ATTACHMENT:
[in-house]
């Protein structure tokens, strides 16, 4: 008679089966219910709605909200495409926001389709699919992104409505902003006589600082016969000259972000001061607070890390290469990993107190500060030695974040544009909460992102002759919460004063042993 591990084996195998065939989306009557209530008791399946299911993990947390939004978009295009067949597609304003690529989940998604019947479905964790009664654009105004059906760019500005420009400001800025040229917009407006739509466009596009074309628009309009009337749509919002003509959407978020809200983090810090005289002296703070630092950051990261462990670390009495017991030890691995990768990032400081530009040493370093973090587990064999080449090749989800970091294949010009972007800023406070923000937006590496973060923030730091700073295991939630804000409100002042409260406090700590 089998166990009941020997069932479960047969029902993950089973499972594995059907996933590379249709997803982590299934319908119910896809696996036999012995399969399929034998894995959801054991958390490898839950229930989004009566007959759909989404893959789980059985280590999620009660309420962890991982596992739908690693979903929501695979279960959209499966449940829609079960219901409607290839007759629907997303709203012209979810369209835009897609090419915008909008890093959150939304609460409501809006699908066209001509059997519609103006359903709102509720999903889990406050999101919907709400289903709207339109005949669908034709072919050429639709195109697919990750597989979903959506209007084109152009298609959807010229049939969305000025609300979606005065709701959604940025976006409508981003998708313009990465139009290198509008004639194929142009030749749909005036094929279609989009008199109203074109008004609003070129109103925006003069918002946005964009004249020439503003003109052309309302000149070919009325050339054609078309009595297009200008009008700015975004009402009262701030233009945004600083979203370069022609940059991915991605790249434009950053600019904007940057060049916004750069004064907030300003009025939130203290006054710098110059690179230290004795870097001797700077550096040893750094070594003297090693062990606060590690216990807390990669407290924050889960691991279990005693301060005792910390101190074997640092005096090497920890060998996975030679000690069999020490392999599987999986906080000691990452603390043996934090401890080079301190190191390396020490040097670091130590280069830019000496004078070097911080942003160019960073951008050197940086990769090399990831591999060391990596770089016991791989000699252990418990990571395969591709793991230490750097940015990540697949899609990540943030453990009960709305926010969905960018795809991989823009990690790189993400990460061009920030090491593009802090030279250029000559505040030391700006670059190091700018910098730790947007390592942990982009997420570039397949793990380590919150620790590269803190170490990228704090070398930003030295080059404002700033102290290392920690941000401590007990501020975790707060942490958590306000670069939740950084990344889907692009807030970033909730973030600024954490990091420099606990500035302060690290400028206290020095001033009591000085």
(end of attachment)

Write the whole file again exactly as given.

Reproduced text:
[in-house]
């Protein structure tokens, strides 16, 4: 008679089966219910709605909200495409926001389709699919992104409505902003006589600082016969000259972000001061607070890390290469990993107190500060030695974040544009909460992102002759919460004063042993 591990084996195998065939989306009557209530008791399946299911993990947390939004978009295009067949597609304003690529989940998604019947479905964790009664654009105004059906760019500005420009400001800025040229917009407006739509466009596009074309628009309009009337749509919002003509959407978020809200983090810090005289002296703070630092950051990261462990670390009495017991030890691995990768990032400081530009040493370093973090587990064999080449090749989800970091294949010009972007800023406070923000937006590496973060923030730091700073295991939630804000409100002042409260406090700590 089998166990009941020997069932479960047969029902993950089973499972594995059907996933590379249709997803982590299934319908119910896809696996036999012995399969399929034998894995959801054991958390490898839950229930989004009566007959759909989404893959789980059985280590999620009660309420962890991982596992739908690693979903929501695979279960959209499966449940829609079960219901409607290839007759629907997303709203012209979810369209835009897609090419915008909008890093959150939304609460409501809006699908066209001509059997519609103006359903709102509720999903889990406050999101919907709400289903709207339109005949669908034709072919050429639709195109697919990750597989979903959506209007084109152009298609959807010229049939969305000025609300979606005065709701959604940025976006409508981003998708313009990465139009290198509008004639194929142009030749749909005036094929279609989009008199109203074109008004609003070129109103925006003069918002946005964009004249020439503003003109052309309302000149070919009325050339054609078309009595297009200008009008700015975004009402009262701030233009945004600083979203370069022609940059991915991605790249434009950053600019904007940057060049916004750069004064907030300003009025939130203290006054710098110059690179230290004795870097001797700077550096040893750094070594003297090693062990606060590690216990807390990669407290924050889960691991279990005693301060005792910390101190074997640092005096090497920890060998996975030679000690069999020490392999599987999986906080000691990452603390043996934090401890080079301190190191390396020490040097670091130590280069830019000496004078070097911080942003160019960073951008050197940086990769090399990831591999060391990596770089016991791989000699252990418990990571395969591709793991230490750097940015990540697949899609990540943030453990009960709305926010969905960018795809991989823009990690790189993400990460061009920030090491593009802090030279250029000559505040030391700006670059190091700018910098730790947007390592942990982009997420570039397949793990380590919150620790590269803190170490990228704090070398930003030295080059404002700033102290290392920690941000401590007990501020975790707060942490958590306000670069939740950084990344889907692009807030970033909730973030600024954490990091420099606990500035302060690290400028206290020095001033009591000085």